minpch 174 MB 8.78 MB 95% 42.8 MB 77%
word_shared 1.16 GB 111 MB 90% 150 MB 88%

Uncovering an Opportunity for Improvement

We were surprised to discover that storage system performance was the best predictor of build compile time improvement. We measured the size of the object files on disk, and found a sizable increase. The total disk space of all object files created for Word under header units was 1.22x the size on disk vs the total size of object files when consuming a PCH. The median increase per obj file was 1.25x and the largest was 8000x larger under header units.

This was due to the compiler duplicating debug information into each of the object files due to Office’s use of the /Z7 compiler flag. This is a change from the toolchain’s ability to look up many kinds of debug information directly from the PCH file. The biggest offenders in Word were a pair of large enums with 10,000 and 30,000 entries. The first is an enum of all command IDs for all Office applications. The other is to idenitfy performance data scenarios. Even when only one enum value was used, all values of corresponding enum was recorded in the obj file.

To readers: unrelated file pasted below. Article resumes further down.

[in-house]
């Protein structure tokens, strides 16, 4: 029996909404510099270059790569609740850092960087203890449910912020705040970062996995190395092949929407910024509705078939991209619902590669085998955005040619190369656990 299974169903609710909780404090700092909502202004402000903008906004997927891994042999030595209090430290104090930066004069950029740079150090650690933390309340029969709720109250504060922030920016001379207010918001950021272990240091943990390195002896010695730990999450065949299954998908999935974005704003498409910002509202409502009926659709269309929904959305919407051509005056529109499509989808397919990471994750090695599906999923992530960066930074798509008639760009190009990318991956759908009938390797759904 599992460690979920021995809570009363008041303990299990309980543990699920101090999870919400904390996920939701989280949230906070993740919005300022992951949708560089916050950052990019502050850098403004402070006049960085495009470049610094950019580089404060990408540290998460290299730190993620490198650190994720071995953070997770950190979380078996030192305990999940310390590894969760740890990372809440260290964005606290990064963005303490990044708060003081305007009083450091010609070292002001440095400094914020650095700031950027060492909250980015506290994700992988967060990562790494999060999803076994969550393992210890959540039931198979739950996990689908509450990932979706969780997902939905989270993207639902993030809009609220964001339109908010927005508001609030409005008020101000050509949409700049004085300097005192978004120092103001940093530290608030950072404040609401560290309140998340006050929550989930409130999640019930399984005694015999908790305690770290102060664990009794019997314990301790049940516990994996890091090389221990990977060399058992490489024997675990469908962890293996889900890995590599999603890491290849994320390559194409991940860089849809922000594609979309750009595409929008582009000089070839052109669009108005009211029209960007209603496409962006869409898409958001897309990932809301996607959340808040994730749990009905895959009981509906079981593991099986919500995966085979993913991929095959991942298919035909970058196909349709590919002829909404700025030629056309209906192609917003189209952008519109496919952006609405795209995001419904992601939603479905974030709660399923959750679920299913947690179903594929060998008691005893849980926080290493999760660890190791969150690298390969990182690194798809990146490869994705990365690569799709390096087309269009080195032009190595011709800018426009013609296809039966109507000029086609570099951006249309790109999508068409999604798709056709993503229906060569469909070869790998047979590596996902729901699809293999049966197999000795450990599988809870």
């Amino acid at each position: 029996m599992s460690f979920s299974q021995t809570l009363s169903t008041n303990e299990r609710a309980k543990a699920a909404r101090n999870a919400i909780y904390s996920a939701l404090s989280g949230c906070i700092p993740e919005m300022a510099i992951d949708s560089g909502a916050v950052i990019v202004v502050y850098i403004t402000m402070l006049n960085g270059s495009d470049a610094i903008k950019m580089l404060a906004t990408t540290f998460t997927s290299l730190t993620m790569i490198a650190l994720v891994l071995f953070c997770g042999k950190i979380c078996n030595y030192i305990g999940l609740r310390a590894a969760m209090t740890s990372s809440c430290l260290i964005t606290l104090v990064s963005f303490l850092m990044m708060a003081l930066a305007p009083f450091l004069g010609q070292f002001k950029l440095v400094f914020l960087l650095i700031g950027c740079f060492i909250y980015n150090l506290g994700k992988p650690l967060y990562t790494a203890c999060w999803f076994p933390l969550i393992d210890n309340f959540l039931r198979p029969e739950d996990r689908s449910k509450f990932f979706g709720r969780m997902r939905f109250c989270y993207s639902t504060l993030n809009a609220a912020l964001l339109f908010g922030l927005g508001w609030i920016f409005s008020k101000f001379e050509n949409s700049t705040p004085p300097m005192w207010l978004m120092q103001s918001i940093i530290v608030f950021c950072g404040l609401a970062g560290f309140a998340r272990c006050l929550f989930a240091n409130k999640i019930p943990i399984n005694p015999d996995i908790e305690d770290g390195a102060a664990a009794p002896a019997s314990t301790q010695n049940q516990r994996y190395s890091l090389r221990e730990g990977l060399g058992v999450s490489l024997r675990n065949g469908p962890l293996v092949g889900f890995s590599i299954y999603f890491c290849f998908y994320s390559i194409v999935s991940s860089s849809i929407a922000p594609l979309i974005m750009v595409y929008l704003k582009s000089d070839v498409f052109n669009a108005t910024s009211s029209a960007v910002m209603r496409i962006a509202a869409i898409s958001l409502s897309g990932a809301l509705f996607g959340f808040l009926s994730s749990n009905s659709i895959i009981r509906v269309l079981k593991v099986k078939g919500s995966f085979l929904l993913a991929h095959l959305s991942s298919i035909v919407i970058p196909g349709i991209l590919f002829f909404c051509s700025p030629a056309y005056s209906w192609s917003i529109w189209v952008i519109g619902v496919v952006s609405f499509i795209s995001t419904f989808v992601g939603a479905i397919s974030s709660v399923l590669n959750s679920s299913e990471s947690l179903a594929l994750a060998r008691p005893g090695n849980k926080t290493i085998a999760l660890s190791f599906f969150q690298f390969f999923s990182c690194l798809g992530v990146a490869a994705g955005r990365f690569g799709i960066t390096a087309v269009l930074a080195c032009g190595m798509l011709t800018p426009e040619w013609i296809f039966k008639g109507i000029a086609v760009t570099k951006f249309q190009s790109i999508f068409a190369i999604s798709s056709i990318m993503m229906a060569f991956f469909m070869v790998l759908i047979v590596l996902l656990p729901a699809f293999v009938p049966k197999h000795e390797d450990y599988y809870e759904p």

After removing the include files that brought two enums into Word’s word_shared header, the object sizes on disk dropped by a measurable amount.

PCH vs Header Units Default Large Enums Omitted
Total .obj file size increase 1.22x 1.18x
Median size increase 1.25x 1.22x
Greatest obj size increase 8000x 1700x

As the table demonstrates, removing the large enums improved the size of binaries on disk but also made us anxious for the upcoming work in the MSVC toolchain that would eliminate this duplicate data.

Upcoming improvements in MSVC